Thursday, June 14, 2007

Team Hoyt

Father and son Dick and Rick Hoyt compete together in marathons and triathlons. They climb mountains together, too, and once trekked 3,735 miles across America.

Rick, however, can’t walk, or even talk.

When he was born (1962), the umbilical cord wrapped around his head and stopped the oxygen from flowing to his brain. The prognosis: Rick would never develop. He would be like the proverbial “vegetable.” The doctors advised the Hoyts to institutionalize their son.

They refused, determining to raise their son as “normally” as possible.

Turns out Rick wasn’t a vegetable, his cognitive powers were intact. The Hoyts hired a team of Tufts University computer scientists to build a $5,000 special PC that Rick could use to pick out letters and spell words with a very slight head movement. His first “words” were “Go Bruins” – the Boston Bruins were in the Stanley Cup finals. The family realized Rick had been following hockey with the whole family – he just couldn’t communicate it – till now.

In 1975, Rick was accepted into public school. Two years later, he expressed his interest in participating in a five-mile run in support of a local lacrosse player who had been paralyzed in an accident. Dad Dick wasn’t an athlete, but agreed to push Rick in his wheelchair. That night Rick said he didn’t feel handicapped when he was competing.

That was just the beginning for “Team Hoyt.” In 1981, the father-son pair entered the Boston Marathon. Amazingly, they finished in the top 25%. Early on, few felt comfortable enough to speak to Rick, but that changed.

After four successful years in marathoning, the Hoyts felt it was time to take on a new challenge: triathlon. Dick said he sank like a stone in the water, at first, and hadn’t been on a bike since he was six. But he had more than enough heart for this daunting challenge, even to the point of training five hours a day, five days a week, even while working.

Dick’s Father’s Day gift was a new bike that carried Rick in front; (in the swim portion, incredibly, he pulled Rick in a boat).

Needless to say, Team Hoyt provided immeasurable inspiration to fellow competitors.

Not everything has been easy. Rick cannot fully control his tongue while eating in restaurants. It offends some patrons, who change tables, and this bothers Dick. But by and large, Team Hoyt has made great strides in developing understanding for the needs of less-abled.

Rick graduated from Boston U. (1993) with a degree in special education. He works in the University’s computer labs developing machines that can be controlled by eye movement alone.

Speaking across the nation, the Hoyts share their message of grit, triumph, and simply that everyone should be included. See for more.

Now they call me Infidel... the title of a 2006 book by Nonie Darwish. Is Islam the "peaceful religion", as Pres. Geo. Bush called it in the aftermath of 9/11? Darwish, a former Muslim, who was raised in Egypt, the daughter of a "shahid" -- a jihadist martyr -- says no.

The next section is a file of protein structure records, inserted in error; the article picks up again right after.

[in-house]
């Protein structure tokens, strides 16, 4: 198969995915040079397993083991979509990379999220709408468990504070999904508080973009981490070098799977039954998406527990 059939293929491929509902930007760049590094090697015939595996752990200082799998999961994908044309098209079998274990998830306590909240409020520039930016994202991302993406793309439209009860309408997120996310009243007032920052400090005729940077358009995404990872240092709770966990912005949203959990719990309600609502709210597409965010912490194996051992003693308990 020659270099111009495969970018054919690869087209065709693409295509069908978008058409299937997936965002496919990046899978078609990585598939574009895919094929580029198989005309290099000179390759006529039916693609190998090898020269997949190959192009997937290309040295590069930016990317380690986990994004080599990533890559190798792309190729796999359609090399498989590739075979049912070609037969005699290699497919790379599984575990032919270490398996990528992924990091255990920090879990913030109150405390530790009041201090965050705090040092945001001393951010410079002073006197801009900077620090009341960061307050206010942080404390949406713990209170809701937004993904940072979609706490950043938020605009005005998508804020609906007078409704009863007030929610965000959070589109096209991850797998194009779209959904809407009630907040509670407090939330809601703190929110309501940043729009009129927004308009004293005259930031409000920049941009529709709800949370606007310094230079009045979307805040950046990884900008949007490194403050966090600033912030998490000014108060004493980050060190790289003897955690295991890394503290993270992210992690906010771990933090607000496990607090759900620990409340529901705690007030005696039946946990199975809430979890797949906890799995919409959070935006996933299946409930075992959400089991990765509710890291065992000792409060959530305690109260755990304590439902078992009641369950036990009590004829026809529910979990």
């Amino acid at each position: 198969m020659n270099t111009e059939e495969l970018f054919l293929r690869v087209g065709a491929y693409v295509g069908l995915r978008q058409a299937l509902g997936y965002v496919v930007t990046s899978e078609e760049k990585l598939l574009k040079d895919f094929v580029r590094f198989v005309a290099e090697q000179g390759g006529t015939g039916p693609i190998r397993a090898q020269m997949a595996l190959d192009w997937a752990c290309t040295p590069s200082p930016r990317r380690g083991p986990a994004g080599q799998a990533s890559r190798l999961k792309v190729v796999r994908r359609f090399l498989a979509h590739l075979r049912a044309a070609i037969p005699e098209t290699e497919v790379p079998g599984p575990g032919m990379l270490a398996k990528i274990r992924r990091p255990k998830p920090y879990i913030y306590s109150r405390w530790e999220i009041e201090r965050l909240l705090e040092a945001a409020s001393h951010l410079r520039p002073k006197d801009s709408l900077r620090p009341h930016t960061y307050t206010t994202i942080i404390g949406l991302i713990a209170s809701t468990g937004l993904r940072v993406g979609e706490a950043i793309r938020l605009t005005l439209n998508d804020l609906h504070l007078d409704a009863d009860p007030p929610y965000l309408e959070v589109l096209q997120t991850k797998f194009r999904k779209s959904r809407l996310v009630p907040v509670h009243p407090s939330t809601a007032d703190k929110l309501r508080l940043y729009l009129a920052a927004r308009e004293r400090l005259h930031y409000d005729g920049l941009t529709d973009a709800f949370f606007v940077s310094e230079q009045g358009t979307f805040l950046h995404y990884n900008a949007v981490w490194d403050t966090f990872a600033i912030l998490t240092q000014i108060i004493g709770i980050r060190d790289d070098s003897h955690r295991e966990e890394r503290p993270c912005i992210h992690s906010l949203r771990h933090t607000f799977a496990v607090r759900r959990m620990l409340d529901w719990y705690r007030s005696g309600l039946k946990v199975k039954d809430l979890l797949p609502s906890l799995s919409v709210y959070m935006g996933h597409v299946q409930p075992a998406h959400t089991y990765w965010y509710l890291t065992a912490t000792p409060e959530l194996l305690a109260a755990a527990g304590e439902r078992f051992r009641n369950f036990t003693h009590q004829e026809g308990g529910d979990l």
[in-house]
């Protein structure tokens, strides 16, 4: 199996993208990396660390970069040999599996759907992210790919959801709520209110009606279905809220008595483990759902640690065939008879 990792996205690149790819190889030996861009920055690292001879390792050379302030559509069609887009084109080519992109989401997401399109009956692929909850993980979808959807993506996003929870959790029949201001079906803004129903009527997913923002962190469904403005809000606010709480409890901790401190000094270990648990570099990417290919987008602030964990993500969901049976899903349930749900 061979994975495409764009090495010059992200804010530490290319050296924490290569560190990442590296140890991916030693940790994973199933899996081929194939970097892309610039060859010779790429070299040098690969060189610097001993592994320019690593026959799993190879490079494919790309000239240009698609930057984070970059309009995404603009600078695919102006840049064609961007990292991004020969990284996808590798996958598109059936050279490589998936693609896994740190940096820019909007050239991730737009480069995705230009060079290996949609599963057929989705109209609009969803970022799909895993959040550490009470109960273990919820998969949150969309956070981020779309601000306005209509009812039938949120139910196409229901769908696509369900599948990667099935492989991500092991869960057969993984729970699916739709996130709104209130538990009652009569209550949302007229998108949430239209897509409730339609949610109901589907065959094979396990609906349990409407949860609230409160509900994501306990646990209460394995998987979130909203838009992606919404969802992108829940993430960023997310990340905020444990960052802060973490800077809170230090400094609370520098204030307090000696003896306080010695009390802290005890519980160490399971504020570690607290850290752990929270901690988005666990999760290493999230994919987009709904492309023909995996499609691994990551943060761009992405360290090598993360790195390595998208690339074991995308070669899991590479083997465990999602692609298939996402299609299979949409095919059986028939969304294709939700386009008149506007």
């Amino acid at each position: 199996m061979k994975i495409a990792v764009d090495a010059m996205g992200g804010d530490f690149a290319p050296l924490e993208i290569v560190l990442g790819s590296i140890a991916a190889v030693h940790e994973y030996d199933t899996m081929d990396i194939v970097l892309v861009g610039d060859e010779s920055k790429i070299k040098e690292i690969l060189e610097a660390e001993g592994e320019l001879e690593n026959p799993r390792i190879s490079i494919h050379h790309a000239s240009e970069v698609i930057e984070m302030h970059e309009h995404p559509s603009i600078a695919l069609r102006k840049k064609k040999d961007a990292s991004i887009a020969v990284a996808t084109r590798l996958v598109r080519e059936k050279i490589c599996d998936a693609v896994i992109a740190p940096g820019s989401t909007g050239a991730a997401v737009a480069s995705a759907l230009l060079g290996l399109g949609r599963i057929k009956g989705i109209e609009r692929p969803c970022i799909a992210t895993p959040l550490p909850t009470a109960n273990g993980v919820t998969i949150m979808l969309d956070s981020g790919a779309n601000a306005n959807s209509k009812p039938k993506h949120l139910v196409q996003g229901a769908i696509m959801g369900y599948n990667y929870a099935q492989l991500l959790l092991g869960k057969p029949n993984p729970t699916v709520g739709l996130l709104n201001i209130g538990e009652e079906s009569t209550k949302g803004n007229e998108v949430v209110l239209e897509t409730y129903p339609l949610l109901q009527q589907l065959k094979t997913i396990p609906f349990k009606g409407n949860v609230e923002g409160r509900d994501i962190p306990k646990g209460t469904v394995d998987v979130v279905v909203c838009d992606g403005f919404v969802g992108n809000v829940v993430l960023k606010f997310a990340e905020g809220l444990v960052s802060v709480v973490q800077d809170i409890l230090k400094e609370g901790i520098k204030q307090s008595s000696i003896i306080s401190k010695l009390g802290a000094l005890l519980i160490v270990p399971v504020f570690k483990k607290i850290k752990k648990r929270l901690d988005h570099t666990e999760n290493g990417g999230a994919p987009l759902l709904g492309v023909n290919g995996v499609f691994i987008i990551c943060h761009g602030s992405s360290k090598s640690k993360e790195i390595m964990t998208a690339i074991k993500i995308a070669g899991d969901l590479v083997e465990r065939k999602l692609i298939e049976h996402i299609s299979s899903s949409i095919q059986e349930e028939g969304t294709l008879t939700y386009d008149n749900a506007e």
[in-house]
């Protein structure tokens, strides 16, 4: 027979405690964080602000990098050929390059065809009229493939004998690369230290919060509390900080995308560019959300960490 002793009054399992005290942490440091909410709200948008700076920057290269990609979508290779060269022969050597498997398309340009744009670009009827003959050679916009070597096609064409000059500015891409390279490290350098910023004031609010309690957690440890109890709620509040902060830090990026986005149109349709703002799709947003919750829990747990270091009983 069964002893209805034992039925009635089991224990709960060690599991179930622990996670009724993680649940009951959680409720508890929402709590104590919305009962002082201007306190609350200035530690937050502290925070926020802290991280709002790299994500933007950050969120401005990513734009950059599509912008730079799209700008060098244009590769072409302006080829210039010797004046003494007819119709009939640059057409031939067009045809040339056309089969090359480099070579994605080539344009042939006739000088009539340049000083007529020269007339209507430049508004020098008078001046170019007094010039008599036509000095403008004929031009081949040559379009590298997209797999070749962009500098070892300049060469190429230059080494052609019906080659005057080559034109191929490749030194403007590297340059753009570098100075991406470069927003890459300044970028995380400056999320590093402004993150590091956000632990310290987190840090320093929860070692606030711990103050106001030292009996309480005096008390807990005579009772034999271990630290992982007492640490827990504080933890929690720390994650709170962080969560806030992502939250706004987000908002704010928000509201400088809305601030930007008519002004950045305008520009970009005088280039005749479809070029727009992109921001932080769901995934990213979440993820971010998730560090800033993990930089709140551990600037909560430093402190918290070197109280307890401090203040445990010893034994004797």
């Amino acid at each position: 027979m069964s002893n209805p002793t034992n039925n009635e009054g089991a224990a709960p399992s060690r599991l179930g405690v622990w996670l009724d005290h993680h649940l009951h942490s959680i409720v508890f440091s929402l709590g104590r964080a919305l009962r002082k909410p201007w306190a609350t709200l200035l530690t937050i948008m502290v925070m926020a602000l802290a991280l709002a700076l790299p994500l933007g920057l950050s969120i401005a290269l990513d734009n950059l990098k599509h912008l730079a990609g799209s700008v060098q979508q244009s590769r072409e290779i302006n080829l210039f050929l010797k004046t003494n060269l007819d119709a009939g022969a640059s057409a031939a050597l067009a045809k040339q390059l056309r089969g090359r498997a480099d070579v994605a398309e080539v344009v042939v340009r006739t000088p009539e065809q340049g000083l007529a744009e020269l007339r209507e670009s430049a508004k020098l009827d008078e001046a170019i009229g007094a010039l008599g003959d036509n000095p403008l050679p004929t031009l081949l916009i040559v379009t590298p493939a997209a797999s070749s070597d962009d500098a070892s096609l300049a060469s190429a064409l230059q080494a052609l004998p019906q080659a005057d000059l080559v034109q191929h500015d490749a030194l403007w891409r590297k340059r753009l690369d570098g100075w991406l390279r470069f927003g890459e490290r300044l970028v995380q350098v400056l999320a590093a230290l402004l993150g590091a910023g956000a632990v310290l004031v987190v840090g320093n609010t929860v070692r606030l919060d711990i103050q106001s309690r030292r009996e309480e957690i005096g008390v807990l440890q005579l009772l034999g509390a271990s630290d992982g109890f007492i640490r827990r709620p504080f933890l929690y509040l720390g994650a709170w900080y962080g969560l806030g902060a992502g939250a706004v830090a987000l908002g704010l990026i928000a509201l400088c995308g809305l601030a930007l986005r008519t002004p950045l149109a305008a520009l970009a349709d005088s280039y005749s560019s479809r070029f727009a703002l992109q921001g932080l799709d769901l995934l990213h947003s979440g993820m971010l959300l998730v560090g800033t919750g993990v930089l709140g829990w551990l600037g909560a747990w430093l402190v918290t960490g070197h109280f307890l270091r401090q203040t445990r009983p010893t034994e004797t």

Her father was a high-ranking, and highly respected Egyptian military officer who was assassinated by a package bomb. It was July 11, 1956. Nonie was eight. Her life changed in that instant. She lost the love and protection of the man who mattered most to her: her father. That he was lionized as a “shahid,” i.e. a martyr for jihad, was cold comfort.

Nonie spent the rest of her life trying to understand the hatred that motivates the generations-old conflict in the Middle East. As the daughter of a “shahid,” Nonie and her family enjoyed some privileges. Educated by British Catholic nuns in Cairo, and on graduation working as a journalist’s translator, she decided that hatred came from Islam itself, not the peaceful and uplifting Islam she loved, but the Islam that preached hatred and war against Jews and Christians, and marginalized women via cultural, legal, and marital traditions.

In the aftermath of 9/11 she was mortified at the celebrations in the Arabic world, and the deafening silence by so-called “moderate Muslims” who should have spoken out against the atrocity.

In response, she wrote Now They Call Me Infidel: Why I Renounced Jihad for America, Israel, and the War on Terror (2006). She went another step and founded With great courage, Nonie speaks around the world and calls Muslims to account for their attitudes and actions. Herself a Christian, and a Republican and a lover of all things American as only someone who emigrated from a closed, often oppressive society at thirty could be, she often meets with hostility and slander from fellow Arabs, but remains undeterred. Her aim is simple: peace for all the world’s peoples, whatever their religious faith.

Quote: “Reject hate, embrace love. Bring out the best in Islam by showing your compassion, gratitude and forgiveness. Make the holy land truly holy by giving Israel and the Jewish people the respect they deserve in their tiny little country. This is not a crisis over land. It is a crisis of the soul; a crisis in our faith, judgement and self confidence. Israel should not be regarded as an enemy, but as a blessing to our neighborhood. We need not fear peace, but embrace it.”